Both of these amps offer high value for the price paid and both are supported by meticulous designers with superb customer support. They are comparable products and any differences are likely to be subjective. Both are great products at their respective price points.
 
     Share This Post       
post-1481590
Post #5 of 7

dwchin

100+ Head-Fier
Joined
Aug 12, 2004
Messages
194
Reaction score
10
Joined
Aug 12, 2004
Posts
194
Likes
10
I've never heard the PA2V2, but I have a Go-Vibe 2 (a few of which are still available new from Norm at the moment, by the way) and I think it drives my HD-600 (and AKG-K501's -- a hard pair to drive) quite well, considering its price and portability. Of course, the Go-Vibe is not quite as portable as the PA2V2, but I have enjoyed the versatility of the Go-Vibe, considering its socketed opamps. I have to say that I've tried the Go-Vibe with a LOT of different opamps and have found several to be suitable for the different headphones I use. I think it keeps me from being bored with the same amp, and because I use it on the go, I liked its price point at around $65.

Because of its status as my portable amp, I wouldn't have my amp plugged into the wall that often. I therefore have no problems swapping out the batteries in the Go-Vibe, and I personally don't find the in-amp charging system of the PA2V2 to be something I've missed having on the Go-Vibe. However, you might like having the option of AC power/recharging available to you. I think with either amp, you would be happy with your choice, but you'd need to weigh your priorities in terms of portability and features. Good luck!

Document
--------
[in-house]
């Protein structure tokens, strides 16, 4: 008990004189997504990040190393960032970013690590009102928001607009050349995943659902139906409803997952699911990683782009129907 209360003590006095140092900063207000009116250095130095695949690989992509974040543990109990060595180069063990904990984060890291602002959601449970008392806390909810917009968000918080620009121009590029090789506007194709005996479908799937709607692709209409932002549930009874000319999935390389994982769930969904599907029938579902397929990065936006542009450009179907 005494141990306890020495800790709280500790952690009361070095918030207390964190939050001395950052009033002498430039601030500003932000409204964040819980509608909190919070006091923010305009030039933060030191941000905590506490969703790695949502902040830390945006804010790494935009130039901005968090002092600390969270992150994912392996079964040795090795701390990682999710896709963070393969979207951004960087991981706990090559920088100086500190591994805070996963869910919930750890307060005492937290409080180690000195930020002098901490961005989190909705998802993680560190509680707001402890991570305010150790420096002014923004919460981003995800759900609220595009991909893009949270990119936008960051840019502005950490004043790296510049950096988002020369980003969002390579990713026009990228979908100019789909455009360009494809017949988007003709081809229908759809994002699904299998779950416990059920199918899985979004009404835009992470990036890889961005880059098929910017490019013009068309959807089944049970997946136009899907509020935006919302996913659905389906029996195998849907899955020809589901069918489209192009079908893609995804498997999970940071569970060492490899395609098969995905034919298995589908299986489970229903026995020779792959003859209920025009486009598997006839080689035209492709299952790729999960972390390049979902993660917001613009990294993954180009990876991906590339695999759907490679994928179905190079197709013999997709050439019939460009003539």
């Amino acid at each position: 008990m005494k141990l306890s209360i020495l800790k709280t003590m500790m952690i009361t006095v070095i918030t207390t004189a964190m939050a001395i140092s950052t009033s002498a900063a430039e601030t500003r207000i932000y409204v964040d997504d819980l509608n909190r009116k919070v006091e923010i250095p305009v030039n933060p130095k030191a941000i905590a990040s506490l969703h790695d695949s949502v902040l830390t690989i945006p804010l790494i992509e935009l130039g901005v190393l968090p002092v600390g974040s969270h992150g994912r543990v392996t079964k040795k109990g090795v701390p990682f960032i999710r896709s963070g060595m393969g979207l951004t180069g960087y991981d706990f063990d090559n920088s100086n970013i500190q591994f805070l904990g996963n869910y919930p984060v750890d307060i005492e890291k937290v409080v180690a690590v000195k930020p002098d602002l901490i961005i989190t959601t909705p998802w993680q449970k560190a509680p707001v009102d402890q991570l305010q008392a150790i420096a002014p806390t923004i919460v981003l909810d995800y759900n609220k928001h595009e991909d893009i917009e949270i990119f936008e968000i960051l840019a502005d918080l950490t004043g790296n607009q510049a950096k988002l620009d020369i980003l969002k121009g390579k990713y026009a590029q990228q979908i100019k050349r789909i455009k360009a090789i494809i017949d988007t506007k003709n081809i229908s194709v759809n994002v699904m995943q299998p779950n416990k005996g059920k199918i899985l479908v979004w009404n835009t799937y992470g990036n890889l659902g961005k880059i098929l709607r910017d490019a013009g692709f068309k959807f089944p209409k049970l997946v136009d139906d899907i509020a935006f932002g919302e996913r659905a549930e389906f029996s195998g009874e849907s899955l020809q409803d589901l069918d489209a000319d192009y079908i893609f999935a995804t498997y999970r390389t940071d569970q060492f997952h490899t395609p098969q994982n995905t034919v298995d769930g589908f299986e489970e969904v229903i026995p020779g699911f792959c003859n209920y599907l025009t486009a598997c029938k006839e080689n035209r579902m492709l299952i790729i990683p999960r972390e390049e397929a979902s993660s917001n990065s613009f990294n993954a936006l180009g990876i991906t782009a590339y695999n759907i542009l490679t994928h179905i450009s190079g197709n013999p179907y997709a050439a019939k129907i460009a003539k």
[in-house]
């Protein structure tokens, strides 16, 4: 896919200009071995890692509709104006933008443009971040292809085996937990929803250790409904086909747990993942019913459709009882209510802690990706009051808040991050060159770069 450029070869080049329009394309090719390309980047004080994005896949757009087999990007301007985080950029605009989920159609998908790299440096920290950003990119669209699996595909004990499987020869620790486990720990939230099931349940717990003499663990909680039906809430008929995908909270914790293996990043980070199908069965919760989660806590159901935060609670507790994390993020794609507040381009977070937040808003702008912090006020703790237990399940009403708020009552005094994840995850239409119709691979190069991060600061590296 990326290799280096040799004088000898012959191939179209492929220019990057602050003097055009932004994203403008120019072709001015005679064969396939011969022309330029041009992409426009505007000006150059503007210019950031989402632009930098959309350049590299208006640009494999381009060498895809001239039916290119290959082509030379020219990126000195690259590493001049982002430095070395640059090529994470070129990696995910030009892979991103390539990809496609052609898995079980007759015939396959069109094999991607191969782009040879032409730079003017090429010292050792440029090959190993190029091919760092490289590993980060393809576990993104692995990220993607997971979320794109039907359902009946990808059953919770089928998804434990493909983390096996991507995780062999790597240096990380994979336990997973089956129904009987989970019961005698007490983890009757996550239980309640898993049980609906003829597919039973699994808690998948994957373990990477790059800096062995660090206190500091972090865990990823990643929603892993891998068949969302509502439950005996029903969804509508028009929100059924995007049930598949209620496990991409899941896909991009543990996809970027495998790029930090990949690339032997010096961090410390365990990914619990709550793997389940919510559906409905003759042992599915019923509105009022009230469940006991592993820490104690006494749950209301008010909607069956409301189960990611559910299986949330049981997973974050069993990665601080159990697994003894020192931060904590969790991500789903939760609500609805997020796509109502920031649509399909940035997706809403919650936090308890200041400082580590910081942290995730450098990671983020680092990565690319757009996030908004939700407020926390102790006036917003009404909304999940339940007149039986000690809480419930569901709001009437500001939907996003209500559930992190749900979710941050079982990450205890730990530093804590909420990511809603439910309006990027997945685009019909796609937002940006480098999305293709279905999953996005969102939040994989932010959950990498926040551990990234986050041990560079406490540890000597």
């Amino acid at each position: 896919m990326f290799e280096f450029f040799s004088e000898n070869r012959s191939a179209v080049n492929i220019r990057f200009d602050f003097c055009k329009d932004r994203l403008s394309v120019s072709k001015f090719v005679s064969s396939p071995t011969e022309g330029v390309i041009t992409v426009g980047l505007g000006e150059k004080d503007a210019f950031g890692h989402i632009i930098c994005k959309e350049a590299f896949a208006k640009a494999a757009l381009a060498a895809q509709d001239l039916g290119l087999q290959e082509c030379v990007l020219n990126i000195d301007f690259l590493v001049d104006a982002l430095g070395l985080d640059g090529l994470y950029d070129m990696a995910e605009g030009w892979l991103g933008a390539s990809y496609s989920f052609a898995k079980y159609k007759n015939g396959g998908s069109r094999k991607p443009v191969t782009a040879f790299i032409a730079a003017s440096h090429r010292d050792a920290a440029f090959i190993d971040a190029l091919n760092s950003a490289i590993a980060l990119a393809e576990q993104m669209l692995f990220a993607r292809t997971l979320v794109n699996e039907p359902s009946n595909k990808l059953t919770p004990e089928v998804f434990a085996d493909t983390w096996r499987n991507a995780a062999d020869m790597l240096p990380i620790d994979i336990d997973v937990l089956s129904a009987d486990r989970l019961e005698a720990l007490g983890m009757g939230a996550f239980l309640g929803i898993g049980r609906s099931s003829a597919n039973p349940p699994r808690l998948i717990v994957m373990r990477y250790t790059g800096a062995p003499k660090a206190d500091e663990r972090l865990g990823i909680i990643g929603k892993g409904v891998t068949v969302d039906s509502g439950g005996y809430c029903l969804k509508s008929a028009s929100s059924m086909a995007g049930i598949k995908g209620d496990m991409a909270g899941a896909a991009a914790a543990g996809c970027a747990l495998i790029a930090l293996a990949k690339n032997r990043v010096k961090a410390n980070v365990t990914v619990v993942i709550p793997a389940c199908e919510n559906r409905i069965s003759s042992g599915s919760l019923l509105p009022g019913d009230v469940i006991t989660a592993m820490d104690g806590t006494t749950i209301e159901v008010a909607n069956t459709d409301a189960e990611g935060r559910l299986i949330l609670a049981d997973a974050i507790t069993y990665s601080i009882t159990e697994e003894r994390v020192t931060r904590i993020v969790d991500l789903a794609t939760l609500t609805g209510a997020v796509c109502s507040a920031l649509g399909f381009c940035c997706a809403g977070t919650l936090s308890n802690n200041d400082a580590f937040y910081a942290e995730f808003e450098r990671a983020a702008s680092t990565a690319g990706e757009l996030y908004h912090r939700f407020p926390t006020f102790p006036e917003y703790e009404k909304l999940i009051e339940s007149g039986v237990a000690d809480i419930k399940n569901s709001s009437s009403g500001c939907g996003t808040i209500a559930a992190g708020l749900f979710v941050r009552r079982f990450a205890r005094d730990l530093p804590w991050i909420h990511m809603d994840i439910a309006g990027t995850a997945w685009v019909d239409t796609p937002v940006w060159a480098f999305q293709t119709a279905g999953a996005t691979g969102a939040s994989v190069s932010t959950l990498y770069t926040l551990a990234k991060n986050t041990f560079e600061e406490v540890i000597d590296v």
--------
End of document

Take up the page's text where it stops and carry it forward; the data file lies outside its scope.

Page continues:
Share This Post       
post-1481859
Post #6 of 7

Imyourzero

Headphoneus Supremus
Joined
Aug 8, 2004
Messages
1,794
Reaction score
10
Location
VA
Joined
Aug 8, 2004
Location
VA
Posts
1,794
Likes
10
Haven't heard the Pa2v2, but I did own the Go-Vibe v.2 and it was a terrific little amp. It sounded great with just about anything I tried it with, including Grados and Sennheisers. The Go-Vibe should be able to nicely tighten up the bass of the HD 650, which some people have found to be slow and/or "sloppy." When you consider the fact that the GV works well with many headphones as well as the op-amp rolling possibilities, it's really a no-brainer at $70 or anywhere near it. You really do get a lot for your money with this amp.

Other options at that price point might be a Super Mini Moy, or even a portable JMT pimeta. I bet a Pimeta and HD 650 would be a nice combo...


However, why are you buying an entry-level amp for one of the best headphones on the market?
I hear the HD 650 and SR-71 get along very well...
 
     Share This Post       
post-1485170
Post #7 of 7

japa

Head-Fier
Joined
Mar 26, 2005
Messages
55
Reaction score
0
Joined
Mar 26, 2005
Posts
55
Likes
0
Quote:

Originally Posted by Imyourzero
However, why are you buying an entry-level amp for one of the best headphones on the market?
I hear the HD 650 and SR-71 get along very well...



Because, hearing is believing. I haven't heard anything via headphone amp. So I rather try with cheap amp first, just in case I don't hear any noticeable difference. Ie. minimize possible losses. Not living in north america makes selling unwanted gear bit difficult (not that many potential buyers and high postage cost to north america where the masses are).


Thank you for all the replies..
 
     Share This Post       

Users Who Are Viewing This Thread (Users: 0, Guests: 1)

Top